On January 24 Keefe telephoned Merlino and tried to arrange a purchase of PCP. Merlino stated that he was having difficulty procuring supplies of PCP because "I haven't seen that guy at all since he left that day [January 18]." And, again, "He hasn't been around. I, uh, kind of think he's out of town." On January 31 Keefe again telephoned Merlino regarding the purchase of PCP.
Keefe. "Anything new on that green?"
Merlino. "Uh, no. I haven't talked to the guy."
Keefe. "Nothin, huh."
Merlino. "He said sooner than ten days and I don't know when those ten days are ...."
Merlino. "I should be seein' him towards, uh, the weekend."
Keefe. "Mike was telling me that your man had some problems, he got locked up or something?"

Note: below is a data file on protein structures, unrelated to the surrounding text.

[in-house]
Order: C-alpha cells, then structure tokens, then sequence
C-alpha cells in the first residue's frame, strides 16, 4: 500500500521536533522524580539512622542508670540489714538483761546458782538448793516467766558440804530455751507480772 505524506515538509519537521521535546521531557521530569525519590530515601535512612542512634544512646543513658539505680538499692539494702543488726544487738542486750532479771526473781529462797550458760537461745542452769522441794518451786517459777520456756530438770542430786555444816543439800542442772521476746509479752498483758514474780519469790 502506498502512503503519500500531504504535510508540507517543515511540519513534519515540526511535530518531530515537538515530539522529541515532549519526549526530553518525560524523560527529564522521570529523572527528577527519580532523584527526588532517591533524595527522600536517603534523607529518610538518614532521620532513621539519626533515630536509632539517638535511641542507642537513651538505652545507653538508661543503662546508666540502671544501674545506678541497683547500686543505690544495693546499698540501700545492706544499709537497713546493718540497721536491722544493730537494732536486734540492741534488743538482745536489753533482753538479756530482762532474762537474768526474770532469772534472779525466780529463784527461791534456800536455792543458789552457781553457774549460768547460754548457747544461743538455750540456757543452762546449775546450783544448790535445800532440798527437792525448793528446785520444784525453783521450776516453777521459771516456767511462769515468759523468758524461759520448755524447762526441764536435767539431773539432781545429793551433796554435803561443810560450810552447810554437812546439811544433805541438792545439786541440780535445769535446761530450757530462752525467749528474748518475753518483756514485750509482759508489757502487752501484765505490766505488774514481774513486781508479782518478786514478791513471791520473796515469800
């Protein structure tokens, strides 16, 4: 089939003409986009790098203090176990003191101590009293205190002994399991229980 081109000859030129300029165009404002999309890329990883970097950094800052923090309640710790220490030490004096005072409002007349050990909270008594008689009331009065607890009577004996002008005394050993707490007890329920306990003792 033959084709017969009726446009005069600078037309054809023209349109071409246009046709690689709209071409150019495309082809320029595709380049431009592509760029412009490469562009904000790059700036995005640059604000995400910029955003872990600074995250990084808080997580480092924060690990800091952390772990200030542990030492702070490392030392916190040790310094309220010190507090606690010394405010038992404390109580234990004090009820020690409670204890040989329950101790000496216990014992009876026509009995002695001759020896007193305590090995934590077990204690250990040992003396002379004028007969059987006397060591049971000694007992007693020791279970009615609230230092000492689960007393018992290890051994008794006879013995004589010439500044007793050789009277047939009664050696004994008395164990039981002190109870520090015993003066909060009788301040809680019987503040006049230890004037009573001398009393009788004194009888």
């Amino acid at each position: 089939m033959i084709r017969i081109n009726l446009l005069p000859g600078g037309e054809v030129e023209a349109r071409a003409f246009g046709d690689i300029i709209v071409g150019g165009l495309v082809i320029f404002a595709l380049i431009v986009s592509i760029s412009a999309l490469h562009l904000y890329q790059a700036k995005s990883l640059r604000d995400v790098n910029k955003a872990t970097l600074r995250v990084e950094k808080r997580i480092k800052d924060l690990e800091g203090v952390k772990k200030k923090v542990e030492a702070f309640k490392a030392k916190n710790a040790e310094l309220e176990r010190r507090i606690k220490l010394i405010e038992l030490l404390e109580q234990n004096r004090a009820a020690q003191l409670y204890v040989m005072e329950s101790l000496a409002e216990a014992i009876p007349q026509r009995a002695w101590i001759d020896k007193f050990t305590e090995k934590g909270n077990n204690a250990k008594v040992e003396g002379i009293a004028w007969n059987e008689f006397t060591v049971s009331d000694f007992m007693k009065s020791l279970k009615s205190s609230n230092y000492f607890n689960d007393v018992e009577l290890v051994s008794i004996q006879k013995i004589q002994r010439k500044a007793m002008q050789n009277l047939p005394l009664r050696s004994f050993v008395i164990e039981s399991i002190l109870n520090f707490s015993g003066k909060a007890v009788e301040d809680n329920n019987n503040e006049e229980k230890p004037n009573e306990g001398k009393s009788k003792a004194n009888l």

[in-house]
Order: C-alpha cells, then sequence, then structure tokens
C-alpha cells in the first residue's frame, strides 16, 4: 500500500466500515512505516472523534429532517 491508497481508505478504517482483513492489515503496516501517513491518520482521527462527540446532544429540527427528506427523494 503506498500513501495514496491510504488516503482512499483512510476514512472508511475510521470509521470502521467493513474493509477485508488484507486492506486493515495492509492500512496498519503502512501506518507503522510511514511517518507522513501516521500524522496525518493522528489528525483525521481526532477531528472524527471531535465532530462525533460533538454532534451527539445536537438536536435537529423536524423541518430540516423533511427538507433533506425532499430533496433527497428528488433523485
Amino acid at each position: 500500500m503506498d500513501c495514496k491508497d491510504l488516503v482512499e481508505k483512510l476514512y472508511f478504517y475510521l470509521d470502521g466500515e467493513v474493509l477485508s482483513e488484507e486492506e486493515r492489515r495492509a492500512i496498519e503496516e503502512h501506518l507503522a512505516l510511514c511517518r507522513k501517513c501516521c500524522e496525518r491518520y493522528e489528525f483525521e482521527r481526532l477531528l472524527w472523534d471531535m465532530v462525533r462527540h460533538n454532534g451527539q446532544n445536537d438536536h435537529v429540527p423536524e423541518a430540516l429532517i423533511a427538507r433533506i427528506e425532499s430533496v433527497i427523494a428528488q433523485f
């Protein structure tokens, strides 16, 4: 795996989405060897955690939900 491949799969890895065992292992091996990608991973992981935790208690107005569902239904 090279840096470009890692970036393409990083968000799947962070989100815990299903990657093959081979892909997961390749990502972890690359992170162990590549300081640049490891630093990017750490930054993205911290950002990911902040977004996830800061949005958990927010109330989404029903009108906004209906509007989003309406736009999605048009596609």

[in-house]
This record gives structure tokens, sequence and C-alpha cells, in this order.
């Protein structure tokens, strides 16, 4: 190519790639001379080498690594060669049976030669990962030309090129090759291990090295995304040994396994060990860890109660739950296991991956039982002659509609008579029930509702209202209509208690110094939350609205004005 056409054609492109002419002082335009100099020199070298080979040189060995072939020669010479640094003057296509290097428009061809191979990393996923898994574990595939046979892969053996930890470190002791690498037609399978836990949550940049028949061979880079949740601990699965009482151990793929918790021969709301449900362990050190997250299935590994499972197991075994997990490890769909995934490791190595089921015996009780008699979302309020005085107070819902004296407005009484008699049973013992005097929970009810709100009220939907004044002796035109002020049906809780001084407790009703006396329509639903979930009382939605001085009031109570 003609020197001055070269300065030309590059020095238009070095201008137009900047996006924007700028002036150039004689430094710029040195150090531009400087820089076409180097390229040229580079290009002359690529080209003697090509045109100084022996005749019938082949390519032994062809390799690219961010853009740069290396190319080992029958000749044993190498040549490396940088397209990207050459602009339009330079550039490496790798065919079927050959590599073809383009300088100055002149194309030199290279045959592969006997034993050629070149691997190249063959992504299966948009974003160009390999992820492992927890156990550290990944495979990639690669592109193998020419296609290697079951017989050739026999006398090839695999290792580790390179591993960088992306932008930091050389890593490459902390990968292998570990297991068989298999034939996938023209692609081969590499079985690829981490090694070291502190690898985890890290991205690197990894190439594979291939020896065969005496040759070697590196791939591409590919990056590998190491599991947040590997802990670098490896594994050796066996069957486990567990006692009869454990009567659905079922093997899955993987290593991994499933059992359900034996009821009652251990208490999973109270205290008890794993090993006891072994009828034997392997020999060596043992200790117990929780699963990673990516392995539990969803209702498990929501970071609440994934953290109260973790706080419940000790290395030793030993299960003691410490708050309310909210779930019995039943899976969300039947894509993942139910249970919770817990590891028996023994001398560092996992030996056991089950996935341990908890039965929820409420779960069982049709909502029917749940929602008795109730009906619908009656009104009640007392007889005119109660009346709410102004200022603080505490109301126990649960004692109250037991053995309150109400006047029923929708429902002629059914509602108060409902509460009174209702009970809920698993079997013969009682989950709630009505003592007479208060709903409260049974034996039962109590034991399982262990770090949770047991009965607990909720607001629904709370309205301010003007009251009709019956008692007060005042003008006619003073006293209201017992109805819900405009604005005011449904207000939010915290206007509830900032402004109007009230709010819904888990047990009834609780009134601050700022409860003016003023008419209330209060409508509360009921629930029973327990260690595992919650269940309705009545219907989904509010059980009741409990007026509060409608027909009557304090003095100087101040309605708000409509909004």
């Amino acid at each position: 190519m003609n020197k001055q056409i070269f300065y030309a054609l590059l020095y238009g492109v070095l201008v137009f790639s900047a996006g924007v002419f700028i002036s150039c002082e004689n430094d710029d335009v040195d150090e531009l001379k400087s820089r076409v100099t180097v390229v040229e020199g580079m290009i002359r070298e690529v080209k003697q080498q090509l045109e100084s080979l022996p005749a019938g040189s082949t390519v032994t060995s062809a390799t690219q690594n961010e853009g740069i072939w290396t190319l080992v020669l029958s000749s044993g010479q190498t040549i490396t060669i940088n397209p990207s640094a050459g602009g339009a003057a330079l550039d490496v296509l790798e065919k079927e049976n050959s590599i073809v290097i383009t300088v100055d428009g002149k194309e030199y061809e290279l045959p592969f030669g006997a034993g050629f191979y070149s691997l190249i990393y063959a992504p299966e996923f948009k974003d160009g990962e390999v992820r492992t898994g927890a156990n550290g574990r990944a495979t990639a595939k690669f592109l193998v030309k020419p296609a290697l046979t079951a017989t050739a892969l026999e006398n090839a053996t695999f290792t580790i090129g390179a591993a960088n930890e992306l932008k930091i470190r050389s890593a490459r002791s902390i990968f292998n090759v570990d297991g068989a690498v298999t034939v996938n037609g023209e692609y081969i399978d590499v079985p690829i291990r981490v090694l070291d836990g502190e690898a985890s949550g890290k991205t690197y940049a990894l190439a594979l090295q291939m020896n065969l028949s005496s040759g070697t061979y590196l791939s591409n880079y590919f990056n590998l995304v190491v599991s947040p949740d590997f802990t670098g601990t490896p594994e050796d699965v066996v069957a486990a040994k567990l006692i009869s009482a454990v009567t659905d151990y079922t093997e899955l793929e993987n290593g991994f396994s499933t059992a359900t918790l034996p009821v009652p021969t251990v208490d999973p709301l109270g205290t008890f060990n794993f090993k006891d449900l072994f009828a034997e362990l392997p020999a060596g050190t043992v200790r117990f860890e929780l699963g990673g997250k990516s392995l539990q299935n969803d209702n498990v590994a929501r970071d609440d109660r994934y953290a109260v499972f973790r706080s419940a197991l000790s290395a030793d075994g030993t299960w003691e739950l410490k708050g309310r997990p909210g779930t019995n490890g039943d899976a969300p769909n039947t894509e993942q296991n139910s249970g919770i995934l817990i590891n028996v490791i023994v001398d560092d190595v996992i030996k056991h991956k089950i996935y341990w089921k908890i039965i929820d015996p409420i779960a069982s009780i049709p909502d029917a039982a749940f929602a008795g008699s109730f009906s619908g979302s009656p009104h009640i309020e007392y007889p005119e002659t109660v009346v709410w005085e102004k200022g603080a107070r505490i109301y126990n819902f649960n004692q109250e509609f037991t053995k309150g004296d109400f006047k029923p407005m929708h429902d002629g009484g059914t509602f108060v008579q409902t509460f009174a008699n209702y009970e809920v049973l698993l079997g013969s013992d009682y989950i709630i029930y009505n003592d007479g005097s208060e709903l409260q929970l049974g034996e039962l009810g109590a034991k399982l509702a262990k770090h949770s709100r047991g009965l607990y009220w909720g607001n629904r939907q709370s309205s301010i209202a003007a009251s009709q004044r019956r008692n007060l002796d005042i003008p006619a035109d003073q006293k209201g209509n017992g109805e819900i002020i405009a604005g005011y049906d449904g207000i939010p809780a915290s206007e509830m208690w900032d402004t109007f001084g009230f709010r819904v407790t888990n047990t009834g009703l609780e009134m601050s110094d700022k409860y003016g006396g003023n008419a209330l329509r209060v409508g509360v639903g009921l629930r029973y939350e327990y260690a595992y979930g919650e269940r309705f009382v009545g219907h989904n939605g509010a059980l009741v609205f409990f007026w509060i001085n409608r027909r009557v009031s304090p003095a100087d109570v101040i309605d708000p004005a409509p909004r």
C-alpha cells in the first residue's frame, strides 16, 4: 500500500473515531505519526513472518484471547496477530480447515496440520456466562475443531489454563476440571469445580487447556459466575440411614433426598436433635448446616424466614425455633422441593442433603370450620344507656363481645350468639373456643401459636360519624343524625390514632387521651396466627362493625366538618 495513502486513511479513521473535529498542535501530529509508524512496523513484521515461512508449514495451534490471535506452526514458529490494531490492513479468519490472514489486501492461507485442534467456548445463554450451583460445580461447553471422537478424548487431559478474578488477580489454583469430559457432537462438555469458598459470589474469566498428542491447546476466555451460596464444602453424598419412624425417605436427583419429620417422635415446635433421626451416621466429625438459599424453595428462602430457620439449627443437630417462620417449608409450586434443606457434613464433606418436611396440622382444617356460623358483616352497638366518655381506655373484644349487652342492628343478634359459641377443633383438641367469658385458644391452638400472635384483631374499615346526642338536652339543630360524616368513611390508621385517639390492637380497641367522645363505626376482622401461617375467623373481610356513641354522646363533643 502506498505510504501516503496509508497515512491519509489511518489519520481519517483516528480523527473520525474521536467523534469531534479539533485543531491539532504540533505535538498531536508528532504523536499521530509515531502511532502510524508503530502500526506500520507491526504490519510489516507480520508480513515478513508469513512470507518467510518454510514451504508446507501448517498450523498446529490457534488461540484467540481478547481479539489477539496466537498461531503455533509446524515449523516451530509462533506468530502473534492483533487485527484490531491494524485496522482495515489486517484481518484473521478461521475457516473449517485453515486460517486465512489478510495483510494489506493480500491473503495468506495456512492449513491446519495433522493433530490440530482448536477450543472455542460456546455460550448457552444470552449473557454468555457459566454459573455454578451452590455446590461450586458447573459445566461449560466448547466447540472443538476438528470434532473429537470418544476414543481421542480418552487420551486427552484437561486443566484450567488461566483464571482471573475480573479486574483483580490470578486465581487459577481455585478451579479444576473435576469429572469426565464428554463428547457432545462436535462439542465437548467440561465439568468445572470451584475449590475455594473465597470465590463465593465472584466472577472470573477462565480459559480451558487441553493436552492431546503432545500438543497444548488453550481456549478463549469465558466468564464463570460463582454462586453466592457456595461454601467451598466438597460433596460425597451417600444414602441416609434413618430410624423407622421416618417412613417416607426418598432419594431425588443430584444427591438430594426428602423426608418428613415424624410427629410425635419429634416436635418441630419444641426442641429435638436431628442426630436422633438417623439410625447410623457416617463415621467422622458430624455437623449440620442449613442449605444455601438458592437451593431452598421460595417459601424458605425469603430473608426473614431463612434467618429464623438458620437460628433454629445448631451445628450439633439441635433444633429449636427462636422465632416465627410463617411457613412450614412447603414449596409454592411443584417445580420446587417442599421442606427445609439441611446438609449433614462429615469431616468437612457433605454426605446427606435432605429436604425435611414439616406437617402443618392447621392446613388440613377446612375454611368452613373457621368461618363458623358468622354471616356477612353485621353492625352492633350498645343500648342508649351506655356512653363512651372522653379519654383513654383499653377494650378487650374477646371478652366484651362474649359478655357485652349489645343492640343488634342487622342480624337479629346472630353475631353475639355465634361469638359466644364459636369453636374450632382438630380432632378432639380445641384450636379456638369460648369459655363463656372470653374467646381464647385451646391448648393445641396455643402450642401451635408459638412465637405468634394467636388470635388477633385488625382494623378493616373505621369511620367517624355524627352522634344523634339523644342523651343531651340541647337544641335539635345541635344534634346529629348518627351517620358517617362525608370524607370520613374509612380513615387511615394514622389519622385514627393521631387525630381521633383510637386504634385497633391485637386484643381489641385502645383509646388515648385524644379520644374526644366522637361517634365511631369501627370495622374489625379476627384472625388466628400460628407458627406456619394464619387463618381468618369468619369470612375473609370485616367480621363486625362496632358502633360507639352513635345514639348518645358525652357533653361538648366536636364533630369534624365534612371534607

Merlino. "Yeah, uh ...."
Keefe. "Is that gonna be a problem or what?"
Merlino. "Well, uh, it very well could be."
The problem lay in the fact that on January 23 Guerro was arrested in New York on charges of selling plastic explosives. Taken in context, the conversations provided a basis for inferring that he was the supplier of PCP referred to by Merlino, and clearly were prejudicial if erroneously admitted. Defendant objected, when the statements were originally offered, on the ground of hearsay, and again objected to the Petrozziello-Ciampaglia finding at the end of trial.